The Rise of Crypto Lending 2.0

Quantstamp Announcements
June 6, 2021

Crypto lending 2.0 is in development.

The birth of DeFi and DeFi lending began with Maker. In December 2017, Maker became the first protocol to offer KYC-free loans to strangers over the internet by requiring them to overcollateralize their loans --  for every Dai borrowed, users were required to submit over 1 dollar worth of ETH as collateral. DeFi lending has grown a lot since then: currently, there are over 14 billion USD worth of outstanding loans made by Aave, Maker, and Compound.

While they are very innovative and successful, the current versions of DeFi lending do have certain limitations. Currently, the vast majority of these loans are used as leverage to speculate on ETH or other digital assets. Borrowers also must constantly monitor their collateralization levels in order to avoid liquidation, which can happen quickly as the value of assets fluctuate. From May 18-19, the crypto market tanked which according to The DeFiant, triggered 700 million USD worth of liquidations. In addition, the KYC free nature of these liquidity pools makes exchanges and other digital asset custodians hesitant to integrate these lending protocols into their platforms.

The next iteration of lending, pioneered by protocols like Teller Finance, Maple Finance, and Alkemi Network are incorporating offchain information in order to offer undercollateralized loans and compliant lending products that take advantage of the transparency, global access to liquidity, and enhanced settlement enabled by blockchain technology.

Teller Finance

Teller Finance is developing lending markets that seek to offer unsecured loans to users by interacting with centralized financial data to evaluate a user's credit risk.  

How does it work?

The protocol is intended to function in the following way. When a user requests a loan, validator nodes will acquire offchain financial data which may include banking transactions, credit reports, and income verification. This data is then run through an open-source algorithm that determines a “score" based on these factors, along with an interest rate. Multiple validator nodes will run the same algorithms using the same financial information in order to cross check each other's work and ensure that the resulting credit and interest rate calculation was performed correctly. That information is then submitted to smart contracts on Ethereum in order to execute the loan.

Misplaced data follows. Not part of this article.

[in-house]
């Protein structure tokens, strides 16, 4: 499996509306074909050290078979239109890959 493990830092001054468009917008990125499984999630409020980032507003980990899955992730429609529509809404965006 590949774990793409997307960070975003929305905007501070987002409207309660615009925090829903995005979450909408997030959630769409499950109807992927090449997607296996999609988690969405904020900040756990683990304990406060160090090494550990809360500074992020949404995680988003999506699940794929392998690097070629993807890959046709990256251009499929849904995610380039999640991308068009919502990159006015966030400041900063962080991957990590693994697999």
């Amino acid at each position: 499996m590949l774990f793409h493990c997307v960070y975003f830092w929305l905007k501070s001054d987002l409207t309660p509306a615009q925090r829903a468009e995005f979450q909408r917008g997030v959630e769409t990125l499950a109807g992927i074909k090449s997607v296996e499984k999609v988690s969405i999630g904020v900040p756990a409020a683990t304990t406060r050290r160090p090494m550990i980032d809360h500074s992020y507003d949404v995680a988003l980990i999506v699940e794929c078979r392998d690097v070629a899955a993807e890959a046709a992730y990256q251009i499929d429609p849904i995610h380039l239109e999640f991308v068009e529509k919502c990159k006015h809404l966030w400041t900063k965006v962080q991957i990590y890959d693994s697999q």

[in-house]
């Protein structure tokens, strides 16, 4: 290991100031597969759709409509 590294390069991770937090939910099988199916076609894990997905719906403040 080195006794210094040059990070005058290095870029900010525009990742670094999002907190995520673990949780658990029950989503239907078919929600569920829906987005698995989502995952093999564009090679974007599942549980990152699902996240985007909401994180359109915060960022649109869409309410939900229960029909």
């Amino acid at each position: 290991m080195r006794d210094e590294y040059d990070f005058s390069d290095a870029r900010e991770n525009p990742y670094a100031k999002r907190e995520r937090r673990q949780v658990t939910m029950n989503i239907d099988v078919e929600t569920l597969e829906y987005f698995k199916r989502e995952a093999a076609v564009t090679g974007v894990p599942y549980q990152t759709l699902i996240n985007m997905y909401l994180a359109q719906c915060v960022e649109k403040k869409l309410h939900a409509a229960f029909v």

Currently, Teller has partnered with Plaid to help gather offchain information.

Interacting with the offchain world

When someone defaults on a loan, the idea is that this will trigger the same real-world consequences as a normal loan. Defaults will affect real-world credit and can result in borrowers being contacted by third party collection agencies. Interacting with the offchain worlds means compliance will be key. Teller intends to follow GDPR compliance.

Follow Teller Finance on Twitter to keep up with their latest developments.

Alkemi Network

Alkemi Network is bridging CeFi to DeFi. Their first product, Alkemi Earn, is live on mainnet and aims to let exchanges and custodians offer compliant digital asset lending and borrowing to their customers directly from their existing websites. This product caters to established financial institutions seeking to gain exposure to DeFi via a trusted-counterparty environment.

Alkemi Earn has similar functionality to Compound, with a few core differentiators:

  1. It unlocks institutional capital for on-chain deployment
  2. provides a 'trusted-counterparty' liquidity pool
  3. provides institution-grade risk management and control features